The Toronto Maple Leafs' disappointing, rollercoaster season is further proof of an old hockey adage: The road to the top of the National Hockey League does not run in a straight line.
And if they're worried about possible off-season changes to the team, on and off the ice, Leaf fans should consider the previous employer of the fellow who would have to impose those wholesale changes – Maple Leaf Sports and Entertainment president and chief executive officer Tim Leiweke. The Los Angeles Kings won the Stanley Cup in 2012, and they did so in part because their then-boss, Leiweke, allowed general manager Dean Lombardi to stick with his slow-and-steady rebuilding plan instead of forcing him into radical moves when things did not go as smoothly as hoped.
Leiweke, by the way, declined Monday to opine publicly about the sorry state of the Leafs. He said there will be a formal press conference after the team's season concludes, and he will remain silent until then.
While a detailed comparison of the Kings and Leafs is not useful – I am not going to argue that those Kings and Drew Doughty and these Leafs and defenceman Dion Phaneuf are in the same hemisphere. But there are some rough parallels.
By the spring of 2010, the Kings made the big jump up the standings that pretenders-turned-contenders have to do early in their development. After six consecutive seasons out of the playoffs, they finished sixth in the Western Conference. Then they lost in the first round of the playoffs to the third-place Vancouver Canucks in six games.
All things considered, though, it was a promising season. Two defencemen were their leading playoff scorers, Doughty and Jack Johnson at seven points each, and Doughty was an emerging superstar. Plus, their best forwards were quite young – Anze Kopitar at 22 and Dustin Brown at 25. And they had a promising sophomore goaltender in Jonathan Quick, who grabbed the top job ahead of a fellow named Jonathan Bernier.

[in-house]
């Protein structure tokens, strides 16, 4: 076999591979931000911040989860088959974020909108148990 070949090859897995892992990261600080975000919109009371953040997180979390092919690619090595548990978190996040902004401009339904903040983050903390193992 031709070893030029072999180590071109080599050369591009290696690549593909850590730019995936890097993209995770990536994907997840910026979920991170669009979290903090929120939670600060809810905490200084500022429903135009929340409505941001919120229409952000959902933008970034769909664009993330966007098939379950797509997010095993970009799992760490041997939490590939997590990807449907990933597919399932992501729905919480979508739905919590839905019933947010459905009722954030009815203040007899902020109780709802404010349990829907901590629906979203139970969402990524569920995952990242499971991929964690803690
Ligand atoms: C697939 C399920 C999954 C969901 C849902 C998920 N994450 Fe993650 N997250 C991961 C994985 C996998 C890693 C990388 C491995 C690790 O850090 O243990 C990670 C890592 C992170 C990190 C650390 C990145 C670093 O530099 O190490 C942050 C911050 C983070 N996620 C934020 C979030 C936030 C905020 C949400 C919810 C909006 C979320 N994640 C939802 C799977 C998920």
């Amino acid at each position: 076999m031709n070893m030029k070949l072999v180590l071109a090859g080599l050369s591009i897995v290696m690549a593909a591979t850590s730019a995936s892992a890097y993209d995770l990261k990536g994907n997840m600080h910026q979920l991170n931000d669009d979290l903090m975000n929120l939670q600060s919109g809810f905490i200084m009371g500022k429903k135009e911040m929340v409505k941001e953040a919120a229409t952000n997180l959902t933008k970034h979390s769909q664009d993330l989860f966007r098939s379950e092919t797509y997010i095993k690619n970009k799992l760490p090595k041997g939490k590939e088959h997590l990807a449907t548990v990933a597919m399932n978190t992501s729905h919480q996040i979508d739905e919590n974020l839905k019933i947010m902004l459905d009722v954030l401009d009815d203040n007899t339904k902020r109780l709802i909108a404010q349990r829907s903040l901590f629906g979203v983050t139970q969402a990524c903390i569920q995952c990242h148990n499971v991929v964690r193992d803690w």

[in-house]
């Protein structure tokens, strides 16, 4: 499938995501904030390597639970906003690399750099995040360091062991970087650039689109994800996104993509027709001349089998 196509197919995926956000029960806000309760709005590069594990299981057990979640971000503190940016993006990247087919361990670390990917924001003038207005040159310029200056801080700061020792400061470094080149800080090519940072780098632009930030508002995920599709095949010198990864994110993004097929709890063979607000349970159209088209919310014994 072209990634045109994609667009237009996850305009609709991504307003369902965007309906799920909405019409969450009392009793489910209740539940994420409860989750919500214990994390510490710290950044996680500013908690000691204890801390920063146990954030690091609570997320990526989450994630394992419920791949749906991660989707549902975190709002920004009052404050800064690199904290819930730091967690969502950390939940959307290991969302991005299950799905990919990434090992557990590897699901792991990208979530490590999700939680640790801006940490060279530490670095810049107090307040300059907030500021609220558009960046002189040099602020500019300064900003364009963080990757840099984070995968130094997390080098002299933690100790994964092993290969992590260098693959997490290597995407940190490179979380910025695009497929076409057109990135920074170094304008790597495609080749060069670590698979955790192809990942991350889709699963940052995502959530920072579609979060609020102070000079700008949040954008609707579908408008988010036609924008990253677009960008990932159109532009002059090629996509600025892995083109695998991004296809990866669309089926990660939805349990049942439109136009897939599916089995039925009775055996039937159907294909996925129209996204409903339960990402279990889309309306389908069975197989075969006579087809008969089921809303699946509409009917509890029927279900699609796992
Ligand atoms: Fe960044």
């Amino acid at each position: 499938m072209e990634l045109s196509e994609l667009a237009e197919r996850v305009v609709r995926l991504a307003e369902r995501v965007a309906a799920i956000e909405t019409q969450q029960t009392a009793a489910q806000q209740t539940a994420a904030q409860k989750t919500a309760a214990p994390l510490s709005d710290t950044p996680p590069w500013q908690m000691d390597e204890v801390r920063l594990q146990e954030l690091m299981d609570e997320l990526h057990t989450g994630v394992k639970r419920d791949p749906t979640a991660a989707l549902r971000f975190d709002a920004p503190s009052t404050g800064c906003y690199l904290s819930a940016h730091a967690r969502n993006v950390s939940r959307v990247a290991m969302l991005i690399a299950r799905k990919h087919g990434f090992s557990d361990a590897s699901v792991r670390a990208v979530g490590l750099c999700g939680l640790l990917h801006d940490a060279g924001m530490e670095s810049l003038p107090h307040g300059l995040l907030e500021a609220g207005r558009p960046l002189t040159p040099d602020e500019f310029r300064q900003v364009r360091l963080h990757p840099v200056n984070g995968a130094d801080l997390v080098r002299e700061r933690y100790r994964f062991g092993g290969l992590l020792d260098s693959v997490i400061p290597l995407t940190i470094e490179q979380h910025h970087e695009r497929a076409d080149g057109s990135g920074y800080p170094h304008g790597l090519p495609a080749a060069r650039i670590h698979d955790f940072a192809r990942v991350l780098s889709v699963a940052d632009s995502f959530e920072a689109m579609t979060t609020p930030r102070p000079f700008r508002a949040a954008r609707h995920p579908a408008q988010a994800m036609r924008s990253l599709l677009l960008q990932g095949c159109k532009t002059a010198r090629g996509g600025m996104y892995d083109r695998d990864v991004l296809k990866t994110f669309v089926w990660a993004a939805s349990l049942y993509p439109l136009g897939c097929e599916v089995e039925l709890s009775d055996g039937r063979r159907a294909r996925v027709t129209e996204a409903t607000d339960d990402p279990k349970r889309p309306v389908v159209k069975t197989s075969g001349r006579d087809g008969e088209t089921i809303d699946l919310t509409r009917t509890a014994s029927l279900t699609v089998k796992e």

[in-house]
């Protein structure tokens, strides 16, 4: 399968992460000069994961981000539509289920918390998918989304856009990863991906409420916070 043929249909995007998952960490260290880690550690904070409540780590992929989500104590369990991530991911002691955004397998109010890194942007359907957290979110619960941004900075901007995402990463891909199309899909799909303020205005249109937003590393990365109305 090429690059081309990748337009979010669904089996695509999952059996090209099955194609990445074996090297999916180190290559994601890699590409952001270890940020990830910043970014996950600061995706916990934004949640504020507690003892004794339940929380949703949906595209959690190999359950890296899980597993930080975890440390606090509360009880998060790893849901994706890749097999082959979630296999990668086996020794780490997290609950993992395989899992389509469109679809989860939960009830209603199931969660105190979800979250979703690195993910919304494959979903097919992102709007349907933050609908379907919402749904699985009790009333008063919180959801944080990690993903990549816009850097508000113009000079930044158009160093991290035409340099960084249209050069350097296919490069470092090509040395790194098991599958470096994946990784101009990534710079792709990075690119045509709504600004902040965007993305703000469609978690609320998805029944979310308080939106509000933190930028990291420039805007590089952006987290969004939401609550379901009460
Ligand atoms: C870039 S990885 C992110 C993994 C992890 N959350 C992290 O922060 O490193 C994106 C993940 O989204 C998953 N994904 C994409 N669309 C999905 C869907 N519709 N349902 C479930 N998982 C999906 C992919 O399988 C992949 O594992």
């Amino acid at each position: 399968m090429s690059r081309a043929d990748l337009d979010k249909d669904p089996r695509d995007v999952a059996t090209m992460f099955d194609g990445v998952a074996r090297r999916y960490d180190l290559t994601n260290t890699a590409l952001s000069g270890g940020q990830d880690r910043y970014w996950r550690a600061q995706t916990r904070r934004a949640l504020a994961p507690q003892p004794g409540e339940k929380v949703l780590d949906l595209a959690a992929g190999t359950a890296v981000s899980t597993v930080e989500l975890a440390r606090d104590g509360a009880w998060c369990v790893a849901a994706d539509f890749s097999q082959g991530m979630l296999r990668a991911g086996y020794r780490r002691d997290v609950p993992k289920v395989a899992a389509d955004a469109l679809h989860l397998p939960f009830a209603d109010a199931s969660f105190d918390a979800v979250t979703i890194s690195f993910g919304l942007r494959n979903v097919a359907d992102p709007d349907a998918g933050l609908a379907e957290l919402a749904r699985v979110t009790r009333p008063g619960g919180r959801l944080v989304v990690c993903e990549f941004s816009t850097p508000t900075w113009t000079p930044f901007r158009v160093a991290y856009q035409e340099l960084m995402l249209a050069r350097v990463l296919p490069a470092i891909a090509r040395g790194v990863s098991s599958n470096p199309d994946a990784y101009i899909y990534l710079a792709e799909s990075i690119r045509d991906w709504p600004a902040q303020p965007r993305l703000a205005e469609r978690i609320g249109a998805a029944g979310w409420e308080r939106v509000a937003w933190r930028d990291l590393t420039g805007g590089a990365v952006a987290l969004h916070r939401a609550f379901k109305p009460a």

Just like Leaf fans, Kings' supporters thought that after nearly winning a round in the previous playoffs, the next season would be even better. But on Mar. 26, 2011, Kopitar broke his ankle. There went much of the Kings' offence. They finished seventh and were again knocked out in the first round of the playoffs in six games, this time by the San Jose Sharks.
Granted, Leiweke put some pressure on Lombardi to get the team moving, but the ensuing upgrades were Lombardi's. He traded for centre Mike Richards and, at the trade deadline, added Richards' old friend Jeff Carter, considerably beefing up the offence.
Lombardi fired head coach Terry Murray in December, 2011, and replaced him with Darryl Sutter, a long-time friend who is remarkably similar to Leafs head coach Randy Carlyle – neither adores young players and both are demanding of all players.
The reason Lombardi was able to fit Carter and his 11-year contract at $5.28-million per season under the Kings' salary cap was because he resisted the temptation a year earlier to sign Ilya Kovalchuk, the brightest bauble on the 2010 free-agent market. Sometimes, the oldtimers like to tell you, the best move is the one you don't make. Kovalchuk was great from the blueline in, but invisible in his own zone. Sound familiar Leaf fans?
Despite the changes, and a host of pundits tabbing them in the top three, the Kings fell another rung down the ladder and finished eighth in the Western Conference, grabbing the last playoff spot. But the Kings were getting better toward the end of the 2011-12 season, and they peaked in the playoffs, finishing as champions.
So it's a fine line between success and mediocrity in pro sports. A safe bet is that if the Kings had missed the post-season in 2012, heads would have rolled, starting with Lombardi's. Someone else would have started a new rebuilding plan and the progress might have been halted.
The Leafs are not yet as good as the Kings were in 2011, and they are not ready to be torn apart. Their problem is as much personality – too many Kovalchuks and not enough Richards on the roster – as it is talent.
Since Leafs general manager David Nonis was given a five-year contract extension last summer and encouraging words a few weeks ago, it seems Leiweke believes in his patient approach here, too. It was never going to be easy.